Armsman Szabo weighed the various responsibilities of his position – specifically, young Richars Vorrutyer’s need of a good thrashing against his smaller cousin’s need for tea, a sympathetic witness, and some quick lessons in self-defense. The latter won out. He wasn’t sure it was more important, in the grand scheme of things, but it seemed more likely to make a difference, as well as less likely to bring down Count Vorrutyer’s wrath on a very junior armsman.
“I don’t like high places very much,” confided Byerly, once he had been settled in a corner of the kitchen. It was obvious that this was an understatement: he hadn’t cried at all, but he was visibly shaken.
“I would stay away from them in the future if I were you,” said Szabo.
He’d tried not to make his tone imply anything, but the boy looked up, all the same. He was an alarmingly perceptive child – also rather fussy, and oddly effeminate in his mannerisms. His own father, the Count’s youngest brother, seemed to regard him with a mixture of distaste and, more unusually, fear. Having heard certain ... hints ... from the senior armsmen, Szabo thought the fear was the legacy of another brother, the next-to-oldest, who had been killed during the Escobar War. He also thought it was patently misplaced. Richars was the one they should all be afraid of.
“Do you want a pastry?”
“I’m not hungry.” This was an alarming symptom; usually, By would have been trying to scam as many pastries as possible.
“Do you want to know what to do next time you’ve got to fight someone much bigger than you?”
“Right. The first thing you’ve got to understand is that the biggest advantage you have has to do with centers of gravity. He’s got to lean over to get at you, and that makes him unstable. What you need to do is catch him while he’s off balance, and hit low.”
“Kick him in the balls, you mean?” asked By, in such a surpassingly sweet child-voice that Szabo did a double take, and noticed there was a wicked gleam in the long-lashed brown eyes. Good, he was starting to recover. Szabo moved the plate of pastries a little closer.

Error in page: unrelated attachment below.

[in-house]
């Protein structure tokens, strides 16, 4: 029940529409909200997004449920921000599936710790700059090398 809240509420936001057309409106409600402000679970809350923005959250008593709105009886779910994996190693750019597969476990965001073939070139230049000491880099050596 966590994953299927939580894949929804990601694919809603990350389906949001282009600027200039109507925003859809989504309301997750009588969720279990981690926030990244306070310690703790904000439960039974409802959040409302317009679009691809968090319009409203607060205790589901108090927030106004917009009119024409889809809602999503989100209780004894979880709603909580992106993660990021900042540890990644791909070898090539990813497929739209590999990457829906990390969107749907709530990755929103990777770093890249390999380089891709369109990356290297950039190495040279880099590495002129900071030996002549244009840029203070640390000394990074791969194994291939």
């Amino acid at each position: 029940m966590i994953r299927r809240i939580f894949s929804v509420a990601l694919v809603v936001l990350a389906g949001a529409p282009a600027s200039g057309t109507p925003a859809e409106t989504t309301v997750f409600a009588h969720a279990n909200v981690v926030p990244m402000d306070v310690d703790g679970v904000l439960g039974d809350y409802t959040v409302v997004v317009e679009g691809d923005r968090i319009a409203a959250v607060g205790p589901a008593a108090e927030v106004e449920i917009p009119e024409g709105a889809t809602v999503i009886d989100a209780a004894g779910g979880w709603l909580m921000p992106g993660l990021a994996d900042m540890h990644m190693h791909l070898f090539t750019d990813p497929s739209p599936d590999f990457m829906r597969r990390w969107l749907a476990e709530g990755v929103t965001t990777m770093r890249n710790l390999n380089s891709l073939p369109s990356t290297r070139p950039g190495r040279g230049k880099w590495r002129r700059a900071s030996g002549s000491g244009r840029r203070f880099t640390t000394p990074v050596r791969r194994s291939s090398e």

“Actually, no. He’ll be expecting that, and he’ll defend against it. Go for the knees instead. It’ll catch him by surprise, and you can do enough damage with a good kick there to slow him down. Then run. Toward any place where other people are, not anywhere he can corner you. He’s stronger than you are, and you’re not going to be able to take him on if you stay in one place and have it out with him, but you can be faster than he is. Got all that?”
“Yes.” Still not touching the pastries.
“Is there something else I ought to know?”
Byerly took a sip of tea. “Richars told you he was just playing around,” he said, “but it isn’t true. It was an attempted defenestration.”
Under other circumstances, those words would sound comic coming from a smallish eleven-year-old. Szabo did not feel inclined to laugh.
The child’s eyes widened. “You believe me, don’t you?”
This was not the first time Szabo had heard those words from one of the young Vorrutyers. They always responded with wonder and relief when they were believed.
Byerly bit into a pastry, chewed, and swallowed. “The part that I don’t understand,” he said meditatively, “is why Richars wants to defenestrate me. He’s hated me ever since I called him a liar one time, but nobody listened to me except my sister, so he can’t want to kill me just for that...”